The documentary, “Waiting for Superman”, on the other hand, argued that non-unionized charter schools would do a better job, and the public schools were failing the nation due to teacher unions protecting incompetent teachers.
However, according to Dona Goldstein writing for Slate, “Only 17 percent of charters are consistently better than traditional public schools at raising students’ math and reading scores.”
In fact, it helps to know who funded “Waiting for Superman” and the small fortune that promoted the film.
To discover that answer, Alan Singer, writing for Huffington Post, says, “The real question for me is where the money came from to make the pseudo-documentary and who is paying to promote a movie that no one apparently wants to see. The answer, of course, is from “Big Bill” Gates and a gaggle of hedge fund investors who smell mega-profits if government financed private for profit McSchools are allowed to muscle in on public school dollars.
“The film is executive produced and financed by Participant Media, which was founded by former eBayist Jeffrey Skoll.
“Participant Media’s current CEO is Jim Berk. When Berk was Chairman and CEO of Gryphon Colleges Corporation, he was responsible for the formation of a private company operating for-profit schools…
“The Denver-based Charter School Growth Fund, a nonprofit venture capital fund, recently announced it had secured $80 million in initial commitments with big donations coming from among others the Walton Family Foundation. Wal-Mart is also a big supporter of the Waiting for “Superman” social action campaign and seems primed to provide us with Wal-Mart Academies modeled on big box stores that destroy communities and small businesses, drive down wages, and provide us with endless quantities of junk.”
– a Conversation on “Waiting for Superman” held at Stanford University –
In addition, Dana Goldstein, writing for The Nation, says, “Here’s what you don’t see in “Waiting for Superman”:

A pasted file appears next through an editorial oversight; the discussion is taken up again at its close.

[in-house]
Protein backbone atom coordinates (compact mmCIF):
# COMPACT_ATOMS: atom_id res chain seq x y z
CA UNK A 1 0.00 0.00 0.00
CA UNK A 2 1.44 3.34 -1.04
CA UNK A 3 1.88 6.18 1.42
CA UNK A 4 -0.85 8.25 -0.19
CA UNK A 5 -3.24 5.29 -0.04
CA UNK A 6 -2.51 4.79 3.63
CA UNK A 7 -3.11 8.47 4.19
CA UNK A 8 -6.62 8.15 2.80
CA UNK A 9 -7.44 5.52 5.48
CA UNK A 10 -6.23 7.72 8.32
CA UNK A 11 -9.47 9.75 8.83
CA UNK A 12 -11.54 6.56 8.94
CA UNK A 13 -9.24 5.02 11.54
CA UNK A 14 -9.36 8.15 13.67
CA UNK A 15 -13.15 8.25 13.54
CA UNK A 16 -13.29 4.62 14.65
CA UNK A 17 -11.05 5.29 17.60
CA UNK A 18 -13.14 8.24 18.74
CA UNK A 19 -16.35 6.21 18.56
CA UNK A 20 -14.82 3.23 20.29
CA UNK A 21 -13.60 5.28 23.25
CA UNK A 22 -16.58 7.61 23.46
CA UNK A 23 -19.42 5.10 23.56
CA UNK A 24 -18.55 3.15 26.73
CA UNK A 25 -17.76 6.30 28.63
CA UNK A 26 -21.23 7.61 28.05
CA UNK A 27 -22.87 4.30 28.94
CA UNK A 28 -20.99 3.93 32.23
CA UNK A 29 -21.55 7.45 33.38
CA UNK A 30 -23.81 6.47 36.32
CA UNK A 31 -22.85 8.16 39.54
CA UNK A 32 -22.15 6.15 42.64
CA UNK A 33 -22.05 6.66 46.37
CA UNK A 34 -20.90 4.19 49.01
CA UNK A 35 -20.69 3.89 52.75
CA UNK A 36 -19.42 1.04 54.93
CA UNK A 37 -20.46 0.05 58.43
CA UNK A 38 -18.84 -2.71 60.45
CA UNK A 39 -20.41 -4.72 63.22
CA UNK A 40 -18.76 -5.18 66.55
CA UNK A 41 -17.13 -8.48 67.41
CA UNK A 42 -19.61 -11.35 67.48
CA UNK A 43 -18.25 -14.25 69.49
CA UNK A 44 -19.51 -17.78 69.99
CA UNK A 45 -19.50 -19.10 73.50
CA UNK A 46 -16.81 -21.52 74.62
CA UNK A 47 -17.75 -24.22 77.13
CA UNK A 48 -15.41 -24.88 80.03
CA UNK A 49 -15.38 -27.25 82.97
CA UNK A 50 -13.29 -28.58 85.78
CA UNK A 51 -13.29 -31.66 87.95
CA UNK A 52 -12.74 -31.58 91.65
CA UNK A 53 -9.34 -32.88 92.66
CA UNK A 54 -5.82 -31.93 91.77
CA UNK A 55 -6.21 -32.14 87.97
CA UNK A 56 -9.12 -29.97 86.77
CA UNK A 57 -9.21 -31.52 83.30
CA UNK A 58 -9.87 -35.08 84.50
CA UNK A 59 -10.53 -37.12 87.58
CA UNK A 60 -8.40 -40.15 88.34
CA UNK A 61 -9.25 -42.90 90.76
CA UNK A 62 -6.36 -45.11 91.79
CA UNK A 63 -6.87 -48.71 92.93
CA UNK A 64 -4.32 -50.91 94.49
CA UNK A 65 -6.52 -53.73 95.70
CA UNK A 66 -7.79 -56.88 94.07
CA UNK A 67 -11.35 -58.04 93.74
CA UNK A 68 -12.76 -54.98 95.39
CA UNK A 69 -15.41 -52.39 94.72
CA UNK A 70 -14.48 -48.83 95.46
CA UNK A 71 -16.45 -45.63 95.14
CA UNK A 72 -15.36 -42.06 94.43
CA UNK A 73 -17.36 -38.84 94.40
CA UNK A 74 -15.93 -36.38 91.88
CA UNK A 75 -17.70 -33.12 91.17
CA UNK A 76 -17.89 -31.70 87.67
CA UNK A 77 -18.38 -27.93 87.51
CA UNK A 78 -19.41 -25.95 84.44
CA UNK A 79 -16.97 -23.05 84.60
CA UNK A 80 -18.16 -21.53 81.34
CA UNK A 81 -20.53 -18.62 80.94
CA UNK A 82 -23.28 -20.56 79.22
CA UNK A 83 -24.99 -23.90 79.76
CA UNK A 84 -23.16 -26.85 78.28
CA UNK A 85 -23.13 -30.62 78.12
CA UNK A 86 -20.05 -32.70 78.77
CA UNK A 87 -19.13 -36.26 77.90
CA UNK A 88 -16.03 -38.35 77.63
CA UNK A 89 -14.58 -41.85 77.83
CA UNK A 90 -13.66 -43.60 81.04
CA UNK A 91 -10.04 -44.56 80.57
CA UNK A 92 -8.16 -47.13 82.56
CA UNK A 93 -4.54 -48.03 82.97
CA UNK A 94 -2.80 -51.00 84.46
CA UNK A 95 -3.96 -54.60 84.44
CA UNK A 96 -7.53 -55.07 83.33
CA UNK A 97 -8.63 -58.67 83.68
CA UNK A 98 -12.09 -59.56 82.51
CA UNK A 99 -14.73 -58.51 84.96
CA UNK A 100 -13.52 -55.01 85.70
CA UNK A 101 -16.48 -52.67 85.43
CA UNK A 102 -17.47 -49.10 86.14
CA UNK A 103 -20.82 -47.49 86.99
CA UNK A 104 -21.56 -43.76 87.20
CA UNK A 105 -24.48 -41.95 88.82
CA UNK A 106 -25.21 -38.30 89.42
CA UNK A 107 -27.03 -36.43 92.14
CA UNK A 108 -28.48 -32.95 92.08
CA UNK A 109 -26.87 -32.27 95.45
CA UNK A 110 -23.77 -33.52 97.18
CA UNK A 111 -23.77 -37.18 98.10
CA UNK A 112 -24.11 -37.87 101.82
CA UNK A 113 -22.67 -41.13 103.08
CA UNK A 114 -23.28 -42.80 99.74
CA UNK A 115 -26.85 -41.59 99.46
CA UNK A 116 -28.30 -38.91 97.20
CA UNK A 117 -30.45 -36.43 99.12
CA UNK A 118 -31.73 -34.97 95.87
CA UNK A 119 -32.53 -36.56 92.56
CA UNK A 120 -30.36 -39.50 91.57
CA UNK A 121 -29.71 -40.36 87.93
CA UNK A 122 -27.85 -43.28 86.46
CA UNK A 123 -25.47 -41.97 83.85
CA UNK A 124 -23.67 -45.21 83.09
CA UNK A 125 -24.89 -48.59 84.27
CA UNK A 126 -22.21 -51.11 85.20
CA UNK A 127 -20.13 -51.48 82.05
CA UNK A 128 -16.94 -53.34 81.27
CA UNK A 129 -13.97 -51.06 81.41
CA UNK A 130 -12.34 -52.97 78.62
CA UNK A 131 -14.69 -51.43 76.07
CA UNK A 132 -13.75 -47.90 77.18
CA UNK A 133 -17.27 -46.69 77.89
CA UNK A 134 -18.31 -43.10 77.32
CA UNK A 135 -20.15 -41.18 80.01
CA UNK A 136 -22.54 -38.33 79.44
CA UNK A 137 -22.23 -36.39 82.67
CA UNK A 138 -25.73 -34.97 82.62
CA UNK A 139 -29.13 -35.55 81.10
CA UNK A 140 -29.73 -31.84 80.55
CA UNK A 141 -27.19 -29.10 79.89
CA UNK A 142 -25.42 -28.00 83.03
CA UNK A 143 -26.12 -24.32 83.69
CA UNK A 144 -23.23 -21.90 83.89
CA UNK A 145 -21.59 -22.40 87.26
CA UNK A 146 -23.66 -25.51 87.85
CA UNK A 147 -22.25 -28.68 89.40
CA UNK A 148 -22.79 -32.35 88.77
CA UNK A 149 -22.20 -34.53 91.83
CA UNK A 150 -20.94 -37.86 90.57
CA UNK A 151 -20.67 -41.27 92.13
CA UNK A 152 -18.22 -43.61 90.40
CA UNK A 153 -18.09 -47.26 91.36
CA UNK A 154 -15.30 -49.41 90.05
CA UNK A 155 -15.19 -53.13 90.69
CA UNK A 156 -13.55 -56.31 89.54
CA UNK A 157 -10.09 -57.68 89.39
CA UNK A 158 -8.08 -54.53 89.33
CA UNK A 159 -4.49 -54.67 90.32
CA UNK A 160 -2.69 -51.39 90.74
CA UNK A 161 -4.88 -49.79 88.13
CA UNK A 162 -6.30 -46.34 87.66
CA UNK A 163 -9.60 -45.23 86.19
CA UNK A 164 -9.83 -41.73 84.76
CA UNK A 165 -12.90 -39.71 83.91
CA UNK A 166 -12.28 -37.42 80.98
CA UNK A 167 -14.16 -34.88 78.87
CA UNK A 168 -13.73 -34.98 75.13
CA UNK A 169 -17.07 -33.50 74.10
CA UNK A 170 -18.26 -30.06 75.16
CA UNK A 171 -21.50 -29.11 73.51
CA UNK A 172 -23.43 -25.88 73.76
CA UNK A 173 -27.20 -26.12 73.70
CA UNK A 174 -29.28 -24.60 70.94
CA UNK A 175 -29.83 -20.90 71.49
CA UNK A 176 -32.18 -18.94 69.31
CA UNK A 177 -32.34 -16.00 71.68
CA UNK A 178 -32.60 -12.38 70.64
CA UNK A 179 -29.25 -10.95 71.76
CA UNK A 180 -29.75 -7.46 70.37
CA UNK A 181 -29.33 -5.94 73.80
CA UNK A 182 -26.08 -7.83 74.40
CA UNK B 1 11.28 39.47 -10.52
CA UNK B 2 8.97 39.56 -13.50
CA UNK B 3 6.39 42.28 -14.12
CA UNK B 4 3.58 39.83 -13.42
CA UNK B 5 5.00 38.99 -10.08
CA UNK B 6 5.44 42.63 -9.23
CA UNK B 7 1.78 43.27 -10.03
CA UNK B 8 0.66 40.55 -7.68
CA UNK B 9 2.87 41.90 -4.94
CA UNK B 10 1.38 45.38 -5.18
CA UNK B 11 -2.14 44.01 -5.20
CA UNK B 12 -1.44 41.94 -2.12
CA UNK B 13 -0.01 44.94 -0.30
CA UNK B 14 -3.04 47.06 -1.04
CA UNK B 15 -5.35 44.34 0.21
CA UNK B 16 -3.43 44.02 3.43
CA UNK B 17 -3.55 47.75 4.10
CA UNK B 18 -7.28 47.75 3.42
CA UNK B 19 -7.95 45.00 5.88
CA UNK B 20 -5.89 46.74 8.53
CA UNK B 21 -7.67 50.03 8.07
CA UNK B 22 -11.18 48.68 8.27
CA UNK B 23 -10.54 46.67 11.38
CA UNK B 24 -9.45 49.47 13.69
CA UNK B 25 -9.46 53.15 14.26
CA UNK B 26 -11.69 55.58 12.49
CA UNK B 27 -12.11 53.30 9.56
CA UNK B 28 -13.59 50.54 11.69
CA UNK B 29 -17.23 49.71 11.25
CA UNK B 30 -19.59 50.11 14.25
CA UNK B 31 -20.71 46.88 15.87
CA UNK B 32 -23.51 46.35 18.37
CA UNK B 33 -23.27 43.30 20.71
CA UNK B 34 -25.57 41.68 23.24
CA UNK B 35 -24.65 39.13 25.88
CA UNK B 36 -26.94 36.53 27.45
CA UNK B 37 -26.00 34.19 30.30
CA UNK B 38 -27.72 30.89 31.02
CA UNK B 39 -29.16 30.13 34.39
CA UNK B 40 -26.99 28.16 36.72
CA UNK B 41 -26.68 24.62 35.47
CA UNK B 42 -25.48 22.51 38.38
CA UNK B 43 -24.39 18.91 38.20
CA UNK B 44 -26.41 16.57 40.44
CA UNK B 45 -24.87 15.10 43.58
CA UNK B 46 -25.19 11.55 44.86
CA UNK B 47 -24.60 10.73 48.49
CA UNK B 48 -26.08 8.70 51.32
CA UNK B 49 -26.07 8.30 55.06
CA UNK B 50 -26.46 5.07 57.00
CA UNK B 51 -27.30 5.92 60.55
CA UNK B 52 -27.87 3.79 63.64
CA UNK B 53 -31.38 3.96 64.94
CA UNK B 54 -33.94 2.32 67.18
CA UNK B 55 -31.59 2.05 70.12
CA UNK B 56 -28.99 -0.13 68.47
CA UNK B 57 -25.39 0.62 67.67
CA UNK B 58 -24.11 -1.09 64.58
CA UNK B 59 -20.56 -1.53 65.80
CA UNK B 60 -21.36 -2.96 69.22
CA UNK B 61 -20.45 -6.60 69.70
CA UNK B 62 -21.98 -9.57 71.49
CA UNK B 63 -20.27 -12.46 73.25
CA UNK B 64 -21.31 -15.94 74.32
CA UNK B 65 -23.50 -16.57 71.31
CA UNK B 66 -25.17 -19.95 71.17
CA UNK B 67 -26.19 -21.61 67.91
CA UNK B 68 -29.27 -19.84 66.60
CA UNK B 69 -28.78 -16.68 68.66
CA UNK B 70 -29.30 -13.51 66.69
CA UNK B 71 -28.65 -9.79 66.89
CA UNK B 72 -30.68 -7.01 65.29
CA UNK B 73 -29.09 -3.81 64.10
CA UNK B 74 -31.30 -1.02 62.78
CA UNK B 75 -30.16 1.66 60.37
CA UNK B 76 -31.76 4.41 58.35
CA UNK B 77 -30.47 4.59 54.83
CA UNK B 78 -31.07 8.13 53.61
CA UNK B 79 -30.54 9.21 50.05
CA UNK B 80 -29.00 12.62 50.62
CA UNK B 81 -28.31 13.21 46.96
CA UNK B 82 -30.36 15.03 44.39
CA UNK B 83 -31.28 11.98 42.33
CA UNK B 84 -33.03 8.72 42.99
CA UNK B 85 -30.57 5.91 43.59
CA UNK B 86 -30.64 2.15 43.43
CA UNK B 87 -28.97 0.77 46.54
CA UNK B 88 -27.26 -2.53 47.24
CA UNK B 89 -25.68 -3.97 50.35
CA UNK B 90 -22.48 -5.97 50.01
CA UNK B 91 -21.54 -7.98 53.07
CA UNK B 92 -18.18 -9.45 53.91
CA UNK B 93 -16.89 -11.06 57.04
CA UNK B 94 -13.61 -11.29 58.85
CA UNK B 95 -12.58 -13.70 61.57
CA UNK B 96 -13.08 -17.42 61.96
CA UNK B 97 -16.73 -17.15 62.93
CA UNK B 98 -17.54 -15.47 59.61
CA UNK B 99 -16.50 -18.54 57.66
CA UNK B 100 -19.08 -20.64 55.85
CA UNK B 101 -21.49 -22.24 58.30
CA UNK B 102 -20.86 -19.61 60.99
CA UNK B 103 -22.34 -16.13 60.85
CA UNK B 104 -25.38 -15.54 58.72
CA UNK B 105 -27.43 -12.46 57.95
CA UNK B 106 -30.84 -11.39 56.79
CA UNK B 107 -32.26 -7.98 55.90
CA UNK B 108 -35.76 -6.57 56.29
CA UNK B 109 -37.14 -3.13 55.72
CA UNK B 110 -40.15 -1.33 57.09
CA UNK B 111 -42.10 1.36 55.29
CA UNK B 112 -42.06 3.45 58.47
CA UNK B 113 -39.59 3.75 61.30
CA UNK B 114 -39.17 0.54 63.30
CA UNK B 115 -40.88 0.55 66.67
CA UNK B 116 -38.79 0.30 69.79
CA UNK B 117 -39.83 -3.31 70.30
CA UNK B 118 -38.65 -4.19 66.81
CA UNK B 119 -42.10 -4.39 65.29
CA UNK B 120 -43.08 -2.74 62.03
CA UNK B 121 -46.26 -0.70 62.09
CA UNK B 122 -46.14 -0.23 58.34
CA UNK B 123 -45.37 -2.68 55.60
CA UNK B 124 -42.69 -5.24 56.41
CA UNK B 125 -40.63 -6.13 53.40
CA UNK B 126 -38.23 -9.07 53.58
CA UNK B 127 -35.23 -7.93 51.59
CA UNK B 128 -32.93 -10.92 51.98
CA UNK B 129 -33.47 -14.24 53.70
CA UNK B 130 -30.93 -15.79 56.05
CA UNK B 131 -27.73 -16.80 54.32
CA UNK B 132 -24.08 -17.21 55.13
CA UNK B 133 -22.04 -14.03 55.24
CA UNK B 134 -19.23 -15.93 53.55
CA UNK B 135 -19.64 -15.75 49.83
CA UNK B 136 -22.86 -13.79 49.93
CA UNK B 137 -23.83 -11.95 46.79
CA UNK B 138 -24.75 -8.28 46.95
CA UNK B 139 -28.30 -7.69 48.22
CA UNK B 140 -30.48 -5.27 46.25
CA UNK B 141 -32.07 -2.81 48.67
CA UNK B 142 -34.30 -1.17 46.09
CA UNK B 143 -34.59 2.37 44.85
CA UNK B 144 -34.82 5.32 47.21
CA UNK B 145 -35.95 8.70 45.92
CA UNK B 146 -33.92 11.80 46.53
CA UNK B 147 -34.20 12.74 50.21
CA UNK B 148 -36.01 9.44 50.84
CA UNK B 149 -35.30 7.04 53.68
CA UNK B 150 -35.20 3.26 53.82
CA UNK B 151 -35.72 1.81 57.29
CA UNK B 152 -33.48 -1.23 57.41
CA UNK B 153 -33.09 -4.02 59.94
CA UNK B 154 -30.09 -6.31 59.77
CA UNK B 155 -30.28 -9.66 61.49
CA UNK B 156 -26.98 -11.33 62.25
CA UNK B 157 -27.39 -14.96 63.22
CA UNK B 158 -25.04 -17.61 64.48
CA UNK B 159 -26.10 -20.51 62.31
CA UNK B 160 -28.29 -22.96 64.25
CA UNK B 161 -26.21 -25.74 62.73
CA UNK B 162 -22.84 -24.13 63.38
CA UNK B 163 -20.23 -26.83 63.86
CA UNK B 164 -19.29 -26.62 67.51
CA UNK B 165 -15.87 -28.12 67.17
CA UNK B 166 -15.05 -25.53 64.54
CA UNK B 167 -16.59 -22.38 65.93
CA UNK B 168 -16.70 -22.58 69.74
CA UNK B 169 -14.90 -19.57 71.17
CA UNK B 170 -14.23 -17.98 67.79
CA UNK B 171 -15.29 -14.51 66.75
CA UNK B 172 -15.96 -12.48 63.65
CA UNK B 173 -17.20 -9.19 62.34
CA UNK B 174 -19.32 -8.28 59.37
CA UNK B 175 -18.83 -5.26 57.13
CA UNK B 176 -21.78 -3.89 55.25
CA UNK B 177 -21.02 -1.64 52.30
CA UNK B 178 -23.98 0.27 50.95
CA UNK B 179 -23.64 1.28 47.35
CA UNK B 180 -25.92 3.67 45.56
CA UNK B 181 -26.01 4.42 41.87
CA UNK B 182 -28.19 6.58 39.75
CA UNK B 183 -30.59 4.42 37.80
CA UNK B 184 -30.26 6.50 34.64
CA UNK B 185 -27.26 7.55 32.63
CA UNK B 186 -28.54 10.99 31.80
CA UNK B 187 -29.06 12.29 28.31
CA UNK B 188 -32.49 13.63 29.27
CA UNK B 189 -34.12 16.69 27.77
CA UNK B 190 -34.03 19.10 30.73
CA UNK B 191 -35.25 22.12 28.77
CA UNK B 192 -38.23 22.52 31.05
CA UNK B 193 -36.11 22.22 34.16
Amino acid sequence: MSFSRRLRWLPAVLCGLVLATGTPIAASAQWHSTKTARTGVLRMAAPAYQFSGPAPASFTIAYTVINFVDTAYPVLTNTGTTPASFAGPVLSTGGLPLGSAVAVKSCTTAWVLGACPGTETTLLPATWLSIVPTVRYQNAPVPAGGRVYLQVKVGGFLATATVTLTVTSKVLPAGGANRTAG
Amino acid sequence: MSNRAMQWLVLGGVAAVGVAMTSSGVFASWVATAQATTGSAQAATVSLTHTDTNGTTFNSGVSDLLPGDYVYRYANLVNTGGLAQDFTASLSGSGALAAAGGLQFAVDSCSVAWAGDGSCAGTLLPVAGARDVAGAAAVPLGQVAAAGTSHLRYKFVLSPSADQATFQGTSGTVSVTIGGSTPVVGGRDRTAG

“You don’t see teen moms, households without an adult English speaker or headed by a drug addict, or any of the millions of children who never have a chance to enter a charter school lottery (or get help with their homework or a nice breakfast) because adults simply aren’t engaged in their education. These children, of course, are often the ones who are most difficult to educate, and the ones neighborhood public schools can’t turn away.”
“You also don’t learn that in the Finnish education system, much cited in the film as the best in the world, teachers are—gasp!—unionized and granted tenure, and families benefit from a cradle-to-grave social welfare system that includes universal daycare, preschool and healthcare, all of which are proven to help children achieve better results at school.”
Note from Blog host: America’s public school teachers are expected to create miracles as if they have super powers by overcoming many almost impossible obstacles and when they don’t, they are often crucified by public education’s enemies and critics.
I know what I am talking about because I worked as a public school teacher in Southern California for thirty years and my average work week was sixty to hundred hours a week and the challenges that I faced daily were daunting to say the least.
What is a teacher to do when parents do not supervise homework at home or provide reading time? In fact, over the years, I heard parents tell their child that if the child didn’t want to do the work the teacher assigned, they didn’t have to.
Conspiracy theories abound but in the case of America’s schools, the war being waged on teachers and their unions and the accusations that the reason the average America’s school child is mediocre is the fault of incompetent teachers that cannot be fired has all the earmarks of a conspiracy of dunces based on lies and myths that have no foundation in truth/facts.
Where is the evidence that there are so many failing teachers that it is the reason America’s students are not measuring up? There is none. Although there are incompetent teachers in the public schools (I knew a few – less than 5 out of hundreds), there are not enough of them.
Lloyd Lofthouse is a former U.S. Marine and Vietnam Veteran, with a BA in journalism and an MFA in writing,
who taught in the public schools for thirty years (1975 – 2005).
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